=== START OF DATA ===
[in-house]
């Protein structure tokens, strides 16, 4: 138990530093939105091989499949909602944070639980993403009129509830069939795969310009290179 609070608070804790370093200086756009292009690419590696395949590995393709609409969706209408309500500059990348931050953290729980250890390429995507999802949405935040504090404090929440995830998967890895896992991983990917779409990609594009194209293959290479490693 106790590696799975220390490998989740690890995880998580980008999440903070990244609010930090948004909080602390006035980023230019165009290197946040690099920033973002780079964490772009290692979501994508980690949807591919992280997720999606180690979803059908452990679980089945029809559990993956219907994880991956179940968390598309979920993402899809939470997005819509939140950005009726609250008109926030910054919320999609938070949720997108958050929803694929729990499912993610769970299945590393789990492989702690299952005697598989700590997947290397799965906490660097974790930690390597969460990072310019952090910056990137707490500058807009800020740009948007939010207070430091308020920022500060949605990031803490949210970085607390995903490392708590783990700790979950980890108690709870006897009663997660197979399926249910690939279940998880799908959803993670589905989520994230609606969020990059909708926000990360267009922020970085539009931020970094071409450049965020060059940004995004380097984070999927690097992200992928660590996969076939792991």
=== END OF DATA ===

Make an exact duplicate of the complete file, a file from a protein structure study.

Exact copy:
[in-house]
């Protein structure tokens, strides 16, 4: 138990530093939105091989499949909602944070639980993403009129509830069939795969310009290179 609070608070804790370093200086756009292009690419590696395949590995393709609409969706209408309500500059990348931050953290729980250890390429995507999802949405935040504090404090929440995830998967890895896992991983990917779409990609594009194209293959290479490693 106790590696799975220390490998989740690890995880998580980008999440903070990244609010930090948004909080602390006035980023230019165009290197946040690099920033973002780079964490772009290692979501994508980690949807591919992280997720999606180690979803059908452990679980089945029809559990993956219907994880991956179940968390598309979920993402899809939470997005819509939140950005009726609250008109926030910054919320999609938070949720997108958050929803694929729990499912993610769970299945590393789990492989702690299952005697598989700590997947290397799965906490660097974790930690390597969460990072310019952090910056990137707490500058807009800020740009948007939010207070430091308020920022500060949605990031803490949210970085607390995903490392708590783990700790979950980890108690709870006897009663997660197979399926249910690939279940998880799908959803993670589905989520994230609606969020990059909708926000990360267009922020970085539009931020970094071409450049965020060059940004995004380097984070999927690097992200992928660590996969076939792991």